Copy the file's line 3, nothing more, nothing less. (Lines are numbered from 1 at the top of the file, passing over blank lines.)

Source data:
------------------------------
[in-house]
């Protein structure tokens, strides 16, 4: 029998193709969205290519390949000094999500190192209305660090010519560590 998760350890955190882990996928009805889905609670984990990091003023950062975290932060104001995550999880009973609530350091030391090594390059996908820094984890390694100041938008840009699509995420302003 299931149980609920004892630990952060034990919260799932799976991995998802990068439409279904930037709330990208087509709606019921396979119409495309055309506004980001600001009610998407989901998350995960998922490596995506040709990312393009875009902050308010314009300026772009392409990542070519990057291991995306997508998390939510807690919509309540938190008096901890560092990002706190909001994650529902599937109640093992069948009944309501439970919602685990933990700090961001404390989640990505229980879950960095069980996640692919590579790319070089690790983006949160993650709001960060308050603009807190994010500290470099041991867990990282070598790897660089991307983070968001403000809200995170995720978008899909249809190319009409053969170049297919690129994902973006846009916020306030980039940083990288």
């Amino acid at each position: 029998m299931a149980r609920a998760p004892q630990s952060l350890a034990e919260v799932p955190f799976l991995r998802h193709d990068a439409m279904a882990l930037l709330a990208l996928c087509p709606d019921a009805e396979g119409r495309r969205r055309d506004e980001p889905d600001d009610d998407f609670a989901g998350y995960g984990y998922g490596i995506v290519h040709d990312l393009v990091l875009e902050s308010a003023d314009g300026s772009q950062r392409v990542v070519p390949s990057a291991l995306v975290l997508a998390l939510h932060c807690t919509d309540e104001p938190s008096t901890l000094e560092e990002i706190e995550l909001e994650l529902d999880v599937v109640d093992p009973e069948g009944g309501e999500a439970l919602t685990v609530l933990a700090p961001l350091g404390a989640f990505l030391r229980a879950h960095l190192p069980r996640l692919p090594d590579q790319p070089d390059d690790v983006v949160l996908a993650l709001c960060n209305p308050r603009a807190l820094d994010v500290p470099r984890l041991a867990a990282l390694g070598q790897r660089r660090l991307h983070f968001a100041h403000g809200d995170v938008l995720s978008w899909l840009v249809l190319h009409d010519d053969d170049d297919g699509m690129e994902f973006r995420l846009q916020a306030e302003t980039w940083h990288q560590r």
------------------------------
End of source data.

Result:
């Amino acid at each position: 029998m299931a149980r609920a998760p004892q630990s952060l350890a034990e919260v799932p955190f799976l991995r998802h193709d990068a439409m279904a882990l930037l709330a990208l996928c087509p709606d019921a009805e396979g119409r495309r969205r055309d506004e980001p889905d600001d009610d998407f609670a989901g998350y995960g984990y998922g490596i995506v290519h040709d990312l393009v990091l875009e902050s308010a003023d314009g300026s772009q950062r392409v990542v070519p390949s990057a291991l995306v975290l997508a998390l939510h932060c807690t919509d309540e104001p938190s008096t901890l000094e560092e990002i706190e995550l909001e994650l529902d999880v599937v109640d093992p009973e069948g009944g309501e999500a439970l919602t685990v609530l933990a700090p961001l350091g404390a989640f990505l030391r229980a879950h960095l190192p069980r996640l692919p090594d590579q790319p070089d390059d690790v983006v949160l996908a993650l709001c960060n209305p308050r603009a807190l820094d994010v500290p470099r984890l041991a867990a990282l390694g070598q790897r660089r660090l991307h983070f968001a100041h403000g809200d995170v938008l995720s978008w899909l840009v249809l190319h009409d010519d053969d170049d297919g699509m690129e994902f973006r995420l846009q916020a306030e302003t980039w940083h990288q560590r």